Nor is it just a question of the basic capability of players. There's also the issue of where they were within their particular careers at the time. That, you sense, was a consideration last season. Players who weren't good enough and players who weren't as good as they once were. Nor were there too many who showed promise of eventually being good enough. All in all that meant there were hardly any players performing to a desirable standard. That's worthy of mention; it's hard to ignore.
Lee Mansell? Kevin Nicholson? I imagine we could draw graphs of their performance levels (and worth) over the seasons plotted against a "line of acceptability". Anything above colour black; anything below colour red. Not too sure about using the gold crayon for "beyond a legend" performances but there'd still be more than enough black on my chart even if I may have been tempted to tear off a strip beyond the end of 2012. But, as it happens, neither I or the club really had that luxury. And, as RJD reminds us, that period wasn't exactly good for anybody.
Played at right back during our promotion season and had a lot of success but ultimately, three career relegations out of the football league is one heck of a millstone, two with us, might be some sort of record even?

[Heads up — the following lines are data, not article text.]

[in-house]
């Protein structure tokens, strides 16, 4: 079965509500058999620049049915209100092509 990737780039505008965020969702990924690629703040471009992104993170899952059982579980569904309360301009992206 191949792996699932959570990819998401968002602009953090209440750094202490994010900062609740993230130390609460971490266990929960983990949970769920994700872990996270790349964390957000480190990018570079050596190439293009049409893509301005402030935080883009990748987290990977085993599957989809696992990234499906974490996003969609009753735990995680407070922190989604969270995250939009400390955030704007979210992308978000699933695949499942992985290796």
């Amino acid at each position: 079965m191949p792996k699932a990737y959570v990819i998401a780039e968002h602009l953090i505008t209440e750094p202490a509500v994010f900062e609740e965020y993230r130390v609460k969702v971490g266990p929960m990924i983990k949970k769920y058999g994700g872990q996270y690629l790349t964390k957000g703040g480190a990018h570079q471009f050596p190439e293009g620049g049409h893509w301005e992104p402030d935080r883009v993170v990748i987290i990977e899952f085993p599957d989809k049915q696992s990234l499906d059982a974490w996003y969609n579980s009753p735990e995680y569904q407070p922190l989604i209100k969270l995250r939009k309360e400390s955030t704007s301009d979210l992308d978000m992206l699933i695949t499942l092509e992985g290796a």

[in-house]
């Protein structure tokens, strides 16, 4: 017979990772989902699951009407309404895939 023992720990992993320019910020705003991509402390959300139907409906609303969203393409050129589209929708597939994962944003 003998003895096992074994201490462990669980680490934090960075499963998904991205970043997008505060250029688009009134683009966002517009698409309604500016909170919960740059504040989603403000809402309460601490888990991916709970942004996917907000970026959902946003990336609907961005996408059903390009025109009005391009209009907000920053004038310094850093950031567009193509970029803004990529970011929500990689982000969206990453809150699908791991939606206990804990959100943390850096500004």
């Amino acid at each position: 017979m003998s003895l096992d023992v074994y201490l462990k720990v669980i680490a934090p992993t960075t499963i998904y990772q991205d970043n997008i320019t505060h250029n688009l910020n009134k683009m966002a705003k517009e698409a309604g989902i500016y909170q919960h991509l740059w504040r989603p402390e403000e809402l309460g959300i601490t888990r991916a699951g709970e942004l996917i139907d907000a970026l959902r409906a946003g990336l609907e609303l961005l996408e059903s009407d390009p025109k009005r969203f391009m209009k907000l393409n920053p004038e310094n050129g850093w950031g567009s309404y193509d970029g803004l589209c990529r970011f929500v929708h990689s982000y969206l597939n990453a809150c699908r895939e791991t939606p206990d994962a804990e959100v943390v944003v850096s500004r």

I'm sure I've seen it mentioned that Justin Walker was involved in three successive relegations with Exeter, York and Cambridge. But check it out and it's not quite what it seems. York was a loan which finished before the end of the season. Walker was a regular for Cambridge but didn't play in the final games.
What three relegations says about Lee Mansell, I'm not sure. It's certainly - how to put it? - "unfortunate" and I'd imagine the third relegation, when he was captain, would rankle the most and portray him in the poorest light. He could, and I imagine he does, also point to being a member of fourth-tier play-off teams in successive seasons. That's not to be overlooked together with two excellent Conference seasons.
I sense the most this tells us is that Lee Mansell was a standard fourth-tier player who, after initially playing at a slightly-higher level with Luton, wasn't quite good enough to win a contract with a club that was likely to move upwards. Historically this makes him a pretty typical Torquay United player. The unusual aspect, in the modern context, is that he played for eight successive seasons.